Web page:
In 2016, the Southern Poverty Law Center documented over 1,500 symbols of the Confederacy and “the myth of the Lost Cause” in public spaces as part of its report “Whose Heritage?” The U.S.-based organization, which monitors hatred and prejudice, has encouraged local governments to move the symbols to settings such as museums where people can learn the full history of the Confederacy.

Copyright © 2017, ABC Radio. All rights reserved.

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Source:: National News


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West Virginia Supreme Court rules anti-gay assaults are not hate crimes

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By David Rind

BrianAJackson/iStock/Thinkstock(CHARLESTON, WV) — In a 3-2 decision Thursday, the West Virginia Supreme Court of Appeals ruled that anti-gay assaults are not protected under the state’s hate crime law, according to court documents obtained by ABC News.

The decision emerged from the State of West Virginia vs. Steward Butler case, which involves an April 2015 incident during which Butler allegedly directed homophobic slurs at two men he saw kissing on the sidewalk while at a stoplight before getting out of his car and striking both victims in the face with his fist, according to court documents.

On May 21, 2015, a Cabell County grand jury issued an indictment against Butler, charging him with battery and violations of an individual’s civil rights under West Virginia law. Butler challenged those indictments and the applicability of the law to his actions.

According to the court, under West Virginia law it is unlawful to threaten, injure, intimidate or oppress any individual because of their race, color, religion, ancestry, national origin, political affiliation or sex. However, West Virginia’s Supreme Court agreed that the word “sex” has ambiguous meaning and it is unclear if the law protects individuals based on sexual orientation.

“A review of similar laws from other states demonstrated that ‘there are two distinct categories of potential discrimination: discrimination based on sex and discrimination based on sexual orientation,'” the court decision states. “West Virginia legislature could have included sexual orientation as an area of protection … [as] [n]umerous other states have done.”

Currently, West Virginia and five other states have hate crime protection laws that list either “sex” or “gender,” 20 states list either “sex” or “gender” in addition to “sexual orientation” and six states list only “sexual orientation.”

Citing Black’s Law Dictionary definition of sex as meaning “the sum of the peculiarities of structure and function that distinguish a male from a female organism; gender” and the dictionary’s definition of sexual orientation as “a person’s predisposition or inclination toward sexual activity or behavior with other males or females,” the court ruled that they could not make claims that the law included both.

Chief Justice Allen Loughry said that the court was “bound to apply the law as it stands” and that it “cannot expand the word ‘sex’ to include ‘sexual orientation.'” As a result, the court ruled that Butler’s battery charges would remain, but charges for violating an individual’s civil rights would be dropped.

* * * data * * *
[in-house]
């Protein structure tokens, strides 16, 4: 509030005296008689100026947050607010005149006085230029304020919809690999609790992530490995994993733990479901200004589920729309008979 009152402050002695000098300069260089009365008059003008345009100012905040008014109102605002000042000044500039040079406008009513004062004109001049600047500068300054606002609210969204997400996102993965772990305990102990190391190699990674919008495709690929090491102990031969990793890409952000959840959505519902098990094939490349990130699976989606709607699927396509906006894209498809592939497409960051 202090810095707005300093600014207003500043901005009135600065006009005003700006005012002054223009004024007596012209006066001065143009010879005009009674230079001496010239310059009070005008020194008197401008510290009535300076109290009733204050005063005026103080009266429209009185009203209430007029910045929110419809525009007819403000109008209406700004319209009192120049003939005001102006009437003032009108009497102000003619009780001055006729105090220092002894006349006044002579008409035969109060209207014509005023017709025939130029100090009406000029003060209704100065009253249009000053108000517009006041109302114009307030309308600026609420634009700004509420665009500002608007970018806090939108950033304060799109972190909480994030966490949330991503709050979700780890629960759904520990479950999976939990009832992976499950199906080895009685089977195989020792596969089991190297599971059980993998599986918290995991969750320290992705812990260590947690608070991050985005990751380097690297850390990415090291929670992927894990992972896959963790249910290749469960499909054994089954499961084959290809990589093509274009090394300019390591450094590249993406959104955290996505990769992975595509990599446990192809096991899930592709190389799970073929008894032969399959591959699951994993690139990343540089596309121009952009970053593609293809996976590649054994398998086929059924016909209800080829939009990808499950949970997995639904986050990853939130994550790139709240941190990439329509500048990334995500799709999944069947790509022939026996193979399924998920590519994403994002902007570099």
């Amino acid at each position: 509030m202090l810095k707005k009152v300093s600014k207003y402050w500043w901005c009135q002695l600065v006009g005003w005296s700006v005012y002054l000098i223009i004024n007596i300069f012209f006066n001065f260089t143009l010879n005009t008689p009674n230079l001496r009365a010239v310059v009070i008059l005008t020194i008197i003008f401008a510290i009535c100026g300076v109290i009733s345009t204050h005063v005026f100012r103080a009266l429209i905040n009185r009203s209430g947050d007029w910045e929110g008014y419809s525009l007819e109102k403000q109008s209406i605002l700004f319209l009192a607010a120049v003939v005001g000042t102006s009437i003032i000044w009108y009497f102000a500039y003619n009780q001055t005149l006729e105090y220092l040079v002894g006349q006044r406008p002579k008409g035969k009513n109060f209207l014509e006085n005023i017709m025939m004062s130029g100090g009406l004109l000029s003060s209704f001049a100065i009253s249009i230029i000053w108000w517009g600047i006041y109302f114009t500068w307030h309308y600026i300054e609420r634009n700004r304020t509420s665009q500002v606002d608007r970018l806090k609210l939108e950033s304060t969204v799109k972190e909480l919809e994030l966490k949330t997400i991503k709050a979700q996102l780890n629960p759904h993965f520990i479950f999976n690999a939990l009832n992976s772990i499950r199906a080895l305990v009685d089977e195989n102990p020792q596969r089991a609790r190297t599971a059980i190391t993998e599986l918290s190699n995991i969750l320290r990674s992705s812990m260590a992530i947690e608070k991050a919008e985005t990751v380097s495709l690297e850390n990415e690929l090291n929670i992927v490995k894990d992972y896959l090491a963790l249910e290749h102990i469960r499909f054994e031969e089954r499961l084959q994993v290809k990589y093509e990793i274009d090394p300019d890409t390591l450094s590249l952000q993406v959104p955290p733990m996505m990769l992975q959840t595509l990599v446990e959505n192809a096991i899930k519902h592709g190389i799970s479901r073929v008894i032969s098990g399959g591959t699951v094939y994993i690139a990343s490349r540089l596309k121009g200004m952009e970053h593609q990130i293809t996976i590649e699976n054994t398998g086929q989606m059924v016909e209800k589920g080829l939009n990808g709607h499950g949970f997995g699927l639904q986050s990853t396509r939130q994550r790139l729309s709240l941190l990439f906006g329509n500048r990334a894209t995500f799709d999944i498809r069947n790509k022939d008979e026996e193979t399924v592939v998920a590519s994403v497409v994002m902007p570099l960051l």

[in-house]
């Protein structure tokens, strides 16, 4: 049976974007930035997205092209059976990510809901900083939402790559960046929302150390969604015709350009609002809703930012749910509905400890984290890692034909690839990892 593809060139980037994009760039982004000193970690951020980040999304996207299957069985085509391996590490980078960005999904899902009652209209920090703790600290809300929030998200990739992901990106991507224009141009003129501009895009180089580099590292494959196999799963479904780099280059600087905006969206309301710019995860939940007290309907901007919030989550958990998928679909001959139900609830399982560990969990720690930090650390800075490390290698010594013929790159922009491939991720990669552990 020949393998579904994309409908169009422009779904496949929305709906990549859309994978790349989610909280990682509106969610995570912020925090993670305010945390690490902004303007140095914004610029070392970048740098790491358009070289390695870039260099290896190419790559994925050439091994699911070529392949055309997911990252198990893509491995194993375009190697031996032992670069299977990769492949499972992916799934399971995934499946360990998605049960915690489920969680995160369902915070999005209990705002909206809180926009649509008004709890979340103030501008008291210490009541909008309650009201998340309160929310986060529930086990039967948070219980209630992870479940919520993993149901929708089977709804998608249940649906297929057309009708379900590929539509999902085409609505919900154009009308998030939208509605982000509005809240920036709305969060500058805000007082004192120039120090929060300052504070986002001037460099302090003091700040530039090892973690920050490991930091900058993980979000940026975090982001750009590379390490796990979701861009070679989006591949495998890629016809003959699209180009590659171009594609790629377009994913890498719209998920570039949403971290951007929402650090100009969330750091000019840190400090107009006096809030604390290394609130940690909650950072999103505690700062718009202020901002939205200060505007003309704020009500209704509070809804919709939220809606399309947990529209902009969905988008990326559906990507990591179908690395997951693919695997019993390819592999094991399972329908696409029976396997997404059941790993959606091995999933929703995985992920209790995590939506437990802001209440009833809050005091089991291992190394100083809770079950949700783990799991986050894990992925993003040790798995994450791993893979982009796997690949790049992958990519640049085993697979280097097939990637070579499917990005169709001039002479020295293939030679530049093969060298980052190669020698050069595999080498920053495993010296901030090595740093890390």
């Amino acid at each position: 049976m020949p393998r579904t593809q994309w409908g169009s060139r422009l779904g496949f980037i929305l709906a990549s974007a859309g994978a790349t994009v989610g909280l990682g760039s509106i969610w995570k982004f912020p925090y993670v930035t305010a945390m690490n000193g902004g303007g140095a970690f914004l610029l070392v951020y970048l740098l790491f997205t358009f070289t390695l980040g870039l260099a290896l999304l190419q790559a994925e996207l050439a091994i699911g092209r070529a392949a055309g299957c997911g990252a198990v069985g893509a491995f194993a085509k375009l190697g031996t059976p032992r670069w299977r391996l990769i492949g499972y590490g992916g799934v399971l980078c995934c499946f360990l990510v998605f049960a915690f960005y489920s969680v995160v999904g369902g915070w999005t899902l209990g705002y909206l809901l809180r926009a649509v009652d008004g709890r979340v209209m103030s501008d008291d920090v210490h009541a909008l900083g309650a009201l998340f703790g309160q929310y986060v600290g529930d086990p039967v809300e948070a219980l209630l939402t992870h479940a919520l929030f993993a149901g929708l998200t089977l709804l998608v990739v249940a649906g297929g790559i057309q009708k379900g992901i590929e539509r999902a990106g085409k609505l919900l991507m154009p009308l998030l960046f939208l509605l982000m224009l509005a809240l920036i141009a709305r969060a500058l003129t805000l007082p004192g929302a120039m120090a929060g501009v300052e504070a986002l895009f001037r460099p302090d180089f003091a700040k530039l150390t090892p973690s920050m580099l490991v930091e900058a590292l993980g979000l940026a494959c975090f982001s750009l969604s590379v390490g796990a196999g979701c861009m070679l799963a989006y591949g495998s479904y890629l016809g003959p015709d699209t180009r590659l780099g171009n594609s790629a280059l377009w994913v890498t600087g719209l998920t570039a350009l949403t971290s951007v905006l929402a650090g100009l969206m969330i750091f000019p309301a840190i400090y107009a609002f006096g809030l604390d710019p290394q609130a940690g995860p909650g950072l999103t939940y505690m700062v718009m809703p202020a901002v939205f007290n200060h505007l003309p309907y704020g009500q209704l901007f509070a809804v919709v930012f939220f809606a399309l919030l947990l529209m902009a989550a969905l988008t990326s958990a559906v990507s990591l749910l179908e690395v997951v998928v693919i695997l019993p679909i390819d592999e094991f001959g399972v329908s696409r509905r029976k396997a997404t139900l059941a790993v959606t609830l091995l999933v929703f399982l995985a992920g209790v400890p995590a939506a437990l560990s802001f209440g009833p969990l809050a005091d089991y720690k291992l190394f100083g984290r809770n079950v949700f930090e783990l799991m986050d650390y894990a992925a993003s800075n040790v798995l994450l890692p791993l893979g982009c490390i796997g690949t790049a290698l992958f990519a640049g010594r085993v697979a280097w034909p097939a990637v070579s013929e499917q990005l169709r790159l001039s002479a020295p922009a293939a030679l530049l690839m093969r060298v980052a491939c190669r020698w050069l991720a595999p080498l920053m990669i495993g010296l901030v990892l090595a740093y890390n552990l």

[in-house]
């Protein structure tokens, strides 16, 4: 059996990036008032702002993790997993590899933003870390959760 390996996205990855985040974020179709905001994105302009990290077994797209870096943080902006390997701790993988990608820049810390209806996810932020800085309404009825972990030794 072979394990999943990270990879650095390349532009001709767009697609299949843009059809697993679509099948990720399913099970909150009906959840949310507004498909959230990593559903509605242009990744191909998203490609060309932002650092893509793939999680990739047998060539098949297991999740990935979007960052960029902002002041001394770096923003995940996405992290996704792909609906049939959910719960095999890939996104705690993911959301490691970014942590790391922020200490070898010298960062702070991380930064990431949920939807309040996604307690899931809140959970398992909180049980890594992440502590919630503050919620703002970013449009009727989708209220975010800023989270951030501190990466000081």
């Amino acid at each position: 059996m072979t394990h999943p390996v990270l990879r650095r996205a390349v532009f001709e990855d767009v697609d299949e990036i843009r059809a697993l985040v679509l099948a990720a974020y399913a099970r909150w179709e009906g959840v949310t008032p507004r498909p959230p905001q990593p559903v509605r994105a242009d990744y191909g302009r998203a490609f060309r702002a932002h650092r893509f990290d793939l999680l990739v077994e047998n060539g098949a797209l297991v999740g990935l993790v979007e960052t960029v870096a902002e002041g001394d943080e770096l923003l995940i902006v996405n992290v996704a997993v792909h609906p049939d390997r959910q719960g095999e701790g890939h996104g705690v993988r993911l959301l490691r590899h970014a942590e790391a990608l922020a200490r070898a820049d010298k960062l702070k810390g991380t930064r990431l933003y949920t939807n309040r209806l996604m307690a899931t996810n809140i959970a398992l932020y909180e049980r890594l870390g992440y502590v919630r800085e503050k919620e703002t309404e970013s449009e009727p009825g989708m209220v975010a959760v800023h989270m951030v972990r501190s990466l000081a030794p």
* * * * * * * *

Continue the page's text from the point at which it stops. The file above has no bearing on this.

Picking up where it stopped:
“Tuesday’s ruling by the West Virginia Supreme Court was a step in the wrong direction,” GLAAD’s President and CEO, Sarah Kate Ellis, told ABC News in a statement. “At a time when anti-LGBTQ hate violence is on the rise, this ruling reiterates the need to advocate for LGBTQ-inclusive hate-crime laws in all states across the nation.”

Since 1987, there have been at least 26 attempts to amend the statute in West Virginia to include sexual orientation but each of those attempts failed.

Justice Loughry stated in court documents that it is important to remember that “[i]t is not for this Court arbitrarily to read into a statute that which it does not say. Just as courts are not to eliminate through judicial interpretation words that were purposely included, we are obliged not to add to statutes something the Legislature purposely omitted.”

However, in dissent, Justice Margaret L. Workman and Justice Robin Jean Davis took issue with the opinion delivered by Justice Loughry saying it was “overly simplistic and constricted.”

“If a man stands on a corner kissing a man and is beaten because he is kissing a man, has he been assaulted because of his sex,” Justice Margaret L. Workman asked in her dissenting opinion. “Yes, but not simply because he possesses male anatomical parts; rather, the crime occurred because he was perceived to be acting outside the social expectations of how a man should behave with a man. But for his sex, he would not have been attacked.”

Copyright © 2017, ABC Radio. All rights reserved.

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Source:: National News


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County Unveils Rendering of New EMS Headquarters

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By News Staff

County Judge Ed Janecka presented preliminary construction plans and a renderings of the future Fayette County EMS Headquarters in La Grange at a Commissioners Court meeting on Monday, May 8.

Commissioners deferred action on setting an amount to finance construction, but Janecka said the final cost should come in close to $1.4 million.


To read more please log in or subscribe to the digital edition. http://etypeservices.com/Fayette%20County%20RecordID96/

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Source:: Fayette County Record